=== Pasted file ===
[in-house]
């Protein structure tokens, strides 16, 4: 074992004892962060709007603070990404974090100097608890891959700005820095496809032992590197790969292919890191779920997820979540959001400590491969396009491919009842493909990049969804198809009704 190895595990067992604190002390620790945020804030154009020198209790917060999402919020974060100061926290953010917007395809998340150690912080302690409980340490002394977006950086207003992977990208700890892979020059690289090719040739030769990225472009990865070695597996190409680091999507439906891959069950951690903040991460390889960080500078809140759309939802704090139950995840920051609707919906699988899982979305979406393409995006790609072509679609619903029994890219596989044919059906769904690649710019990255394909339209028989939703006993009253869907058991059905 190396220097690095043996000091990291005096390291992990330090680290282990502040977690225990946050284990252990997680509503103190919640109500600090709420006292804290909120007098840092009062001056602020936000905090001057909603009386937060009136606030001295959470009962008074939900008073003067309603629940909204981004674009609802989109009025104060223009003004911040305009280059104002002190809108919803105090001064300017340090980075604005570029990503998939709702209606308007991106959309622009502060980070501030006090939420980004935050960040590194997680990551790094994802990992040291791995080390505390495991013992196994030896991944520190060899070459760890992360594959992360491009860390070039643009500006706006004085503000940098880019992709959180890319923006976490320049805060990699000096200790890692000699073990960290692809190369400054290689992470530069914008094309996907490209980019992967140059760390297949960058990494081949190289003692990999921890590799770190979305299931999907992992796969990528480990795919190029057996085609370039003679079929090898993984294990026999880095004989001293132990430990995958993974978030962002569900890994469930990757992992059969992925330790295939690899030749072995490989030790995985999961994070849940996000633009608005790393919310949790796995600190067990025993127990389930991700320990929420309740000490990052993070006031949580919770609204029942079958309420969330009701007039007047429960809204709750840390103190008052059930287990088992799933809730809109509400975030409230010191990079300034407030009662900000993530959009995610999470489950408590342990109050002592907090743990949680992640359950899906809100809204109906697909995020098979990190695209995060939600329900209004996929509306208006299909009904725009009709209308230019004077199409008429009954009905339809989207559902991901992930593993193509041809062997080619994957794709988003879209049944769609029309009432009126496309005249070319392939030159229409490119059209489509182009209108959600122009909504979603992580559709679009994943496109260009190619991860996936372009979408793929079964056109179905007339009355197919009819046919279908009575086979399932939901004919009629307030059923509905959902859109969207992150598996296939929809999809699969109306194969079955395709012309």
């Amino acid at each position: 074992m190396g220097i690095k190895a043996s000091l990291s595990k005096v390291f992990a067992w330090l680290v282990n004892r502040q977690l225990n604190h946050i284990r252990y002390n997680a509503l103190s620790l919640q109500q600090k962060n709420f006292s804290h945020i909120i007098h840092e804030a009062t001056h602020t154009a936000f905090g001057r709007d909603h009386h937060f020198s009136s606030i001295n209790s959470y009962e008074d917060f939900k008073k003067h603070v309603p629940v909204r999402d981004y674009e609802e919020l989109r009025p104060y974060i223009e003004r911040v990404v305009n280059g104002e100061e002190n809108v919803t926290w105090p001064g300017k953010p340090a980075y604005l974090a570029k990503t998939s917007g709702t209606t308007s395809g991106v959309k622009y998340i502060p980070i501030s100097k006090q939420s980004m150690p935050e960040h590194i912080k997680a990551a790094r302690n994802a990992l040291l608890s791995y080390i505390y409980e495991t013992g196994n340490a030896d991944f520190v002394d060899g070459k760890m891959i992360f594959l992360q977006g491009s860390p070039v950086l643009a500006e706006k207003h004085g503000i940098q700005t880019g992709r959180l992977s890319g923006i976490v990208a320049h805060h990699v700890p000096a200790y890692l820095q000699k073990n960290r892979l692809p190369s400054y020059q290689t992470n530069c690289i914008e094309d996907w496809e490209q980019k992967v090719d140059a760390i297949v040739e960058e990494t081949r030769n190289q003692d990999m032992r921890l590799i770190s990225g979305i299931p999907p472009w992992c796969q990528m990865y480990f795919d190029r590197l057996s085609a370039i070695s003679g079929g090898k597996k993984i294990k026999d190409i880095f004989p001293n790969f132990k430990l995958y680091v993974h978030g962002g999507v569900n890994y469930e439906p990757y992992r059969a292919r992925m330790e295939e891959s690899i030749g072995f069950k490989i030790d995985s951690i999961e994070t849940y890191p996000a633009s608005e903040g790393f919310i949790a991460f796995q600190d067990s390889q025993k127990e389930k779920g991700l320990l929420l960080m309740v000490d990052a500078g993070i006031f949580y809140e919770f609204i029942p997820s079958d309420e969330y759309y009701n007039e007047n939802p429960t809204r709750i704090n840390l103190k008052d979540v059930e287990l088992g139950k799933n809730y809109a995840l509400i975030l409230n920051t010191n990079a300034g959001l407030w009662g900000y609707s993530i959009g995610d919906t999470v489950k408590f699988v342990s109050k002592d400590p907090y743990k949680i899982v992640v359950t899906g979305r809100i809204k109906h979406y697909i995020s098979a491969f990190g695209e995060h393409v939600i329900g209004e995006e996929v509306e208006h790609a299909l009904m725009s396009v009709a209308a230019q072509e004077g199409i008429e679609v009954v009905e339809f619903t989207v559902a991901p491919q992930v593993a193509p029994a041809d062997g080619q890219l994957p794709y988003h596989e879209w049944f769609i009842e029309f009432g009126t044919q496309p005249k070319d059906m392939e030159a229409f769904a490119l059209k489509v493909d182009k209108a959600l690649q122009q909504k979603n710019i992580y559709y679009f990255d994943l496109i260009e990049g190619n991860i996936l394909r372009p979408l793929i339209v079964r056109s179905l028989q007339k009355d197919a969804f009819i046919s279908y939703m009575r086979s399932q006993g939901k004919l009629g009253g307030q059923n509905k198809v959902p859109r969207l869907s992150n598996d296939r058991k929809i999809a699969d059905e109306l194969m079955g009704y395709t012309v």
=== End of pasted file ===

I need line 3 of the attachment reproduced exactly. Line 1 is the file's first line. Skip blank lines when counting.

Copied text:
């Amino acid at each position: 074992m190396g220097i690095k190895a043996s000091l990291s595990k005096v390291f992990a067992w330090l680290v282990n004892r502040q977690l225990n604190h946050i284990r252990y002390n997680a509503l103190s620790l919640q109500q600090k962060n709420f006292s804290h945020i909120i007098h840092e804030a009062t001056h602020t154009a936000f905090g001057r709007d909603h009386h937060f020198s009136s606030i001295n209790s959470y009962e008074d917060f939900k008073k003067h603070v309603p629940v909204r999402d981004y674009e609802e919020l989109r009025p104060y974060i223009e003004r911040v990404v305009n280059g104002e100061e002190n809108v919803t926290w105090p001064g300017k953010p340090a980075y604005l974090a570029k990503t998939s917007g709702t209606t308007s395809g991106v959309k622009y998340i502060p980070i501030s100097k006090q939420s980004m150690p935050e960040h590194i912080k997680a990551a790094r302690n994802a990992l040291l608890s791995y080390i505390y409980e495991t013992g196994n340490a030896d991944f520190v002394d060899g070459k760890m891959i992360f594959l992360q977006g491009s860390p070039v950086l643009a500006e706006k207003h004085g503000i940098q700005t880019g992709r959180l992977s890319g923006i976490v990208a320049h805060h990699v700890p000096a200790y890692l820095q000699k073990n960290r892979l692809p190369s400054y020059q290689t992470n530069c690289i914008e094309d996907w496809e490209q980019k992967v090719d140059a760390i297949v040739e960058e990494t081949r030769n190289q003692d990999m032992r921890l590799i770190s990225g979305i299931p999907p472009w992992c796969q990528m990865y480990f795919d190029r590197l057996s085609a370039i070695s003679g079929g090898k597996k993984i294990k026999d190409i880095f004989p001293n790969f132990k430990l995958y680091v993974h978030g962002g999507v569900n890994y469930e439906p990757y992992r059969a292919r992925m330790e295939e891959s690899i030749g072995f069950k490989i030790d995985s951690i999961e994070t849940y890191p996000a633009s608005e903040g790393f919310i949790a991460f796995q600190d067990s390889q025993k127990e389930k779920g991700l320990l929420l960080m309740v000490d990052a500078g993070i006031f949580y809140e919770f609204i029942p997820s079958d309420e969330y759309y009701n007039e007047n939802p429960t809204r709750i704090n840390l103190k008052d979540v059930e287990l088992g139950k799933n809730y809109a995840l509400i975030l409230n920051t010191n990079a300034g959001l407030w009662g900000y609707s993530i959009g995610d919906t999470v489950k408590f699988v342990s109050k002592d400590p907090y743990k949680i899982v992640v359950t899906g979305r809100i809204k109906h979406y697909i995020s098979a491969f990190g695209e995060h393409v939600i329900g209004e995006e996929v509306e208006h790609a299909l009904m725009s396009v009709a209308a230019q072509e004077g199409i008429e679609v009954v009905e339809f619903t989207v559902a991901p491919q992930v593993a193509p029994a041809d062997g080619q890219l994957p794709y988003h596989e879209w049944f769609i009842e029309f009432g009126t044919q496309p005249k070319d059906m392939e030159a229409f769904a490119l059209k489509v493909d182009k209108a959600l690649q122009q909504k979603n710019i992580y559709y679009f990255d994943l496109i260009e990049g190619n991860i996936l394909r372009p979408l793929i339209v079964r056109s179905l028989q007339k009355d197919a969804f009819i046919s279908y939703m009575r086979s399932q006993g939901k004919l009629g009253g307030q059923n509905k198809v959902p859109r969207l869907s992150n598996d296939r058991k929809i999809a699969d059905e109306l194969m079955g009704y395709t012309v």